Hannah Allam

Hannah Allam is a Washington-based national security correspondent for NPR, focusing on homegrown extremism. Before joining NPR, she was a national correspondent at BuzzFeed News, covering U.S. Muslims and other issues of race, religion and culture. Allam previously reported for McClatchy, spending a decade overseas as bureau chief in Baghdad during the Iraq war and in Cairo during the Arab Spring rebellions. She moved to Washington in 2012 to cover foreign policy, then in 2015 began a yearlong series documenting rising hostility toward Islam in America. Her coverage of Islam in the United States won three national religion reporting awards in 2018 and 2019. Allam was part of McClatchy teams that won an Overseas Press Club award for exposing death squads in Iraq and a Polk Award for reporting on the Syrian conflict. She was a 2009 Nieman fellow at Harvard and currently serves on the board of the International Women's Media Foundation.

Robert E. Lee's days are numbered.

A landmark statue of the Confederate general installed 130 years ago in Richmond, Va., is at the center of a campaign to remove monuments that glorify the losing side of the Civil War. There's a legal battle over whether to remove the Lee statue, but few here expect his monument to survive the re-energized anti-racism movement sparked by the killing of George Floyd.

The pandemic is causing what extremism researchers worry is a perfect storm for radicalization: Millions of young Americans stuck at home on their devices as fear and blame swirl around them.

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One day in early March, as the coronavirus was spreading across the country, Margaret McCown was in her office at the Pentagon figuring out how her staff could work from home.

As McCown went over the logistics, she began to feel a sense of déjà vu.

A pandemic. Government on alert. Schools and offices closing. It was a scenario she had seen before. Just not in real life.

"That was that uncomfortable moment where you find yourself a little bit living in your own war game," McCown said.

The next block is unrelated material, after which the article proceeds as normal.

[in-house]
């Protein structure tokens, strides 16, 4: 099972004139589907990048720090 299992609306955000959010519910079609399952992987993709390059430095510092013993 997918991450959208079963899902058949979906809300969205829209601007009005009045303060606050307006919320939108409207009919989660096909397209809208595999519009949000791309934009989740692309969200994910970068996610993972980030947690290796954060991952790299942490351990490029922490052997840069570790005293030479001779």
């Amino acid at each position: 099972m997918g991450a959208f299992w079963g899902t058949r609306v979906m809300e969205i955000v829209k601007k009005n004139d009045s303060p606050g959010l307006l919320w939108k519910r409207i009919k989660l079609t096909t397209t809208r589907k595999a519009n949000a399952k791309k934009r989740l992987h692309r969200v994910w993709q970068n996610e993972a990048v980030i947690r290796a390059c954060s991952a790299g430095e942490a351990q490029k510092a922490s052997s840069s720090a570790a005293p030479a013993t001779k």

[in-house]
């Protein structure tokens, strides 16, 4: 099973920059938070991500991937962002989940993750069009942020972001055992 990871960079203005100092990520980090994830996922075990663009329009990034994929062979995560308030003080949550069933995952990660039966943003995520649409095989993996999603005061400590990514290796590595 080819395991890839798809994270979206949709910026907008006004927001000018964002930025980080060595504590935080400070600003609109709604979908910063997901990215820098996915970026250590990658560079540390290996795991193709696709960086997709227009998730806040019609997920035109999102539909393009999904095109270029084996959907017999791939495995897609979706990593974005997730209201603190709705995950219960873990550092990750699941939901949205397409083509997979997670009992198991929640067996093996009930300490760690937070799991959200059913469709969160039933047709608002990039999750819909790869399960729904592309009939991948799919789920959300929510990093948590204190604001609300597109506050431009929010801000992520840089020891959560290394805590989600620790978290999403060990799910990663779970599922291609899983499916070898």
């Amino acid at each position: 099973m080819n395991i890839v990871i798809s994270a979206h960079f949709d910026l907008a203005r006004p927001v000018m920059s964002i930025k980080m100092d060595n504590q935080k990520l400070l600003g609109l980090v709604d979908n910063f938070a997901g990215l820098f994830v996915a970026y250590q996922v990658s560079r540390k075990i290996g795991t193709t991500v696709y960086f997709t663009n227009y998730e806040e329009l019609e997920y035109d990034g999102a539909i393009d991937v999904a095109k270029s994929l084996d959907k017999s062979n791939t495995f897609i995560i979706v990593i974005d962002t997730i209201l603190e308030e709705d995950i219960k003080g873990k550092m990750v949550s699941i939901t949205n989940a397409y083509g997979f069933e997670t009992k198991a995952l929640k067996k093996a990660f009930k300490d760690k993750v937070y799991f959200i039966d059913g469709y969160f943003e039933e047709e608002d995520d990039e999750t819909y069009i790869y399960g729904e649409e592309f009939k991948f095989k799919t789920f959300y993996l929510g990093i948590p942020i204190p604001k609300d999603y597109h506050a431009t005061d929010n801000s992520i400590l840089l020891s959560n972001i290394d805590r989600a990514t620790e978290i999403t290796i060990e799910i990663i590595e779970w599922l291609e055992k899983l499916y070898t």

As the pandemic moves from public health crisis to partisan flashpoint, the debate over the coronavirus response in the U.S. is becoming increasingly nasty – and, in some cases, violent.

The potato giveaway was as close to a feel-good story as you get these days.

A farmer in rural Idaho had thousands of potatoes he couldn't sell because of the pandemic's disruptions to the supply chain. So, volunteers — including a guy with a dump truck — hauled them to nearby small towns where they were left in giant piles for residents to help themselves.

For months, authorities say, 36-year-old white supremacist Timothy Wilson amassed bomb-making supplies and talked about attacking a synagogue, a mosque or a majority-black elementary school.

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Now the story about the strange journey of a word that's popular in far-right corners of the internet. The word? Boogaloo. NPR's Hannah Allam tells us more.

(SOUNDBITE OF SONG, "BOO-GA-LOO")

TOM AND JERRIO: (Singing) Hey, hey, boogaloo.

The torch-wielding racists who marched on Charlottesville, Va., two years ago showed the ugly new face of the far right. Their deadly rally shocked the nation into paying attention to how racial hatred could turn into organized violence.

But if 2017 was the wake-up call, 2019 was the year the call was answered.

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Liz Sines happened to be near campus that night, so she was among the first to see the hundreds of young men who stormed the University of Virginia lawn. They marched in the darkness, tiki torches illuminating their faces as they chanted ugly slurs: "Jews will not replace us!"

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For the picturesque college town of Durham in southeastern New Hampshire, a reckoning came in 2017.

That was the year a complaint about the cultural appropriation of Cinco de Mayo spiraled into weeks of racial unrest, a boiling over of tensions that had simmered for years at the University of New Hampshire. Students who called out racist incidents faced a backlash of online bullying, swastikas and slurs, and the vandalism of sculptures that symbolized their cause.